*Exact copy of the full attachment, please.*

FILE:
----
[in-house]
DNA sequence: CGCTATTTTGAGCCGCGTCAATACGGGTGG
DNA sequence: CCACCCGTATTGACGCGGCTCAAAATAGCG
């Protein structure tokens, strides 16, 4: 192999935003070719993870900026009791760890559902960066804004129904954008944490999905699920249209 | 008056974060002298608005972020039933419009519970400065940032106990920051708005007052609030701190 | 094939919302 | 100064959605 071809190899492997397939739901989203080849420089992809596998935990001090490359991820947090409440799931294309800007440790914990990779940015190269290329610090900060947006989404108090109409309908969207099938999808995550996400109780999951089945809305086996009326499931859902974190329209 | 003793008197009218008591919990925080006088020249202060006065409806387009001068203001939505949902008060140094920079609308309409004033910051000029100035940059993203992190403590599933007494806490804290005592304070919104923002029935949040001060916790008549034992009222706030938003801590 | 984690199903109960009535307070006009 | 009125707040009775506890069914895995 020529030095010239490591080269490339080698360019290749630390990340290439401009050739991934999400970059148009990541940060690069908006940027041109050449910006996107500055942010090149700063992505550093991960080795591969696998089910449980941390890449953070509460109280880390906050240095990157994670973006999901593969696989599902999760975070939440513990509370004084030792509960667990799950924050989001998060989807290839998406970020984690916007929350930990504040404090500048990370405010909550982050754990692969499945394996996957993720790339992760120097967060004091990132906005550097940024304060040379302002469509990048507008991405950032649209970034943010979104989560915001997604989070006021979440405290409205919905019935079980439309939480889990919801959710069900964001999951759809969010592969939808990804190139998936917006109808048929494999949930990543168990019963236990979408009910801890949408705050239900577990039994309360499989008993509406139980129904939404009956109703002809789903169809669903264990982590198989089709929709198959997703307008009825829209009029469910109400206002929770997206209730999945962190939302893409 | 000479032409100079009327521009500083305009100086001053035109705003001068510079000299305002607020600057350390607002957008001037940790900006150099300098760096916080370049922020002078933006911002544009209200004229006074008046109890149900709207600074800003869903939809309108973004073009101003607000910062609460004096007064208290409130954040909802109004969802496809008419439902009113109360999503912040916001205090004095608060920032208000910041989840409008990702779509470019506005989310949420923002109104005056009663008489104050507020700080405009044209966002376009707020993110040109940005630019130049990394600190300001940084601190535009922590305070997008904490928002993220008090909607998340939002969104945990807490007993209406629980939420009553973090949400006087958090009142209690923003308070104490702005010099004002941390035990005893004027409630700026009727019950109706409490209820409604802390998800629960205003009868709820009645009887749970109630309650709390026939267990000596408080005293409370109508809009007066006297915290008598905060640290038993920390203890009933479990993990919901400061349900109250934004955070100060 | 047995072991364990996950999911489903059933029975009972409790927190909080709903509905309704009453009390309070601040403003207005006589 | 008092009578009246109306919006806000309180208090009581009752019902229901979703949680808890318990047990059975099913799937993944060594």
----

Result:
[in-house]
DNA sequence: CGCTATTTTGAGCCGCGTCAATACGGGTGG
DNA sequence: CCACCCGTATTGACGCGGCTCAAAATAGCG
């Protein structure tokens, strides 16, 4: 192999935003070719993870900026009791760890559902960066804004129904954008944490999905699920249209 | 008056974060002298608005972020039933419009519970400065940032106990920051708005007052609030701190 | 094939919302 | 100064959605 071809190899492997397939739901989203080849420089992809596998935990001090490359991820947090409440799931294309800007440790914990990779940015190269290329610090900060947006989404108090109409309908969207099938999808995550996400109780999951089945809305086996009326499931859902974190329209 | 003793008197009218008591919990925080006088020249202060006065409806387009001068203001939505949902008060140094920079609308309409004033910051000029100035940059993203992190403590599933007494806490804290005592304070919104923002029935949040001060916790008549034992009222706030938003801590 | 984690199903109960009535307070006009 | 009125707040009775506890069914895995 020529030095010239490591080269490339080698360019290749630390990340290439401009050739991934999400970059148009990541940060690069908006940027041109050449910006996107500055942010090149700063992505550093991960080795591969696998089910449980941390890449953070509460109280880390906050240095990157994670973006999901593969696989599902999760975070939440513990509370004084030792509960667990799950924050989001998060989807290839998406970020984690916007929350930990504040404090500048990370405010909550982050754990692969499945394996996957993720790339992760120097967060004091990132906005550097940024304060040379302002469509990048507008991405950032649209970034943010979104989560915001997604989070006021979440405290409205919905019935079980439309939480889990919801959710069900964001999951759809969010592969939808990804190139998936917006109808048929494999949930990543168990019963236990979408009910801890949408705050239900577990039994309360499989008993509406139980129904939404009956109703002809789903169809669903264990982590198989089709929709198959997703307008009825829209009029469910109400206002929770997206209730999945962190939302893409 | 000479032409100079009327521009500083305009100086001053035109705003001068510079000299305002607020600057350390607002957008001037940790900006150099300098760096916080370049922020002078933006911002544009209200004229006074008046109890149900709207600074800003869903939809309108973004073009101003607000910062609460004096007064208290409130954040909802109004969802496809008419439902009113109360999503912040916001205090004095608060920032208000910041989840409008990702779509470019506005989310949420923002109104005056009663008489104050507020700080405009044209966002376009707020993110040109940005630019130049990394600190300001940084601190535009922590305070997008904490928002993220008090909607998340939002969104945990807490007993209406629980939420009553973090949400006087958090009142209690923003308070104490702005010099004002941390035990005893004027409630700026009727019950109706409490209820409604802390998800629960205003009868709820009645009887749970109630309650709390026939267990000596408080005293409370109508809009007066006297915290008598905060640290038993920390203890009933479990993990919901400061349900109250934004955070100060 | 047995072991364990996950999911489903059933029975009972409790927190909080709903509905309704009453009390309070601040403003207005006589 | 008092009578009246109306919006806000309180208090009581009752019902229901979703949680808890318990047990059975099913799937993944060594």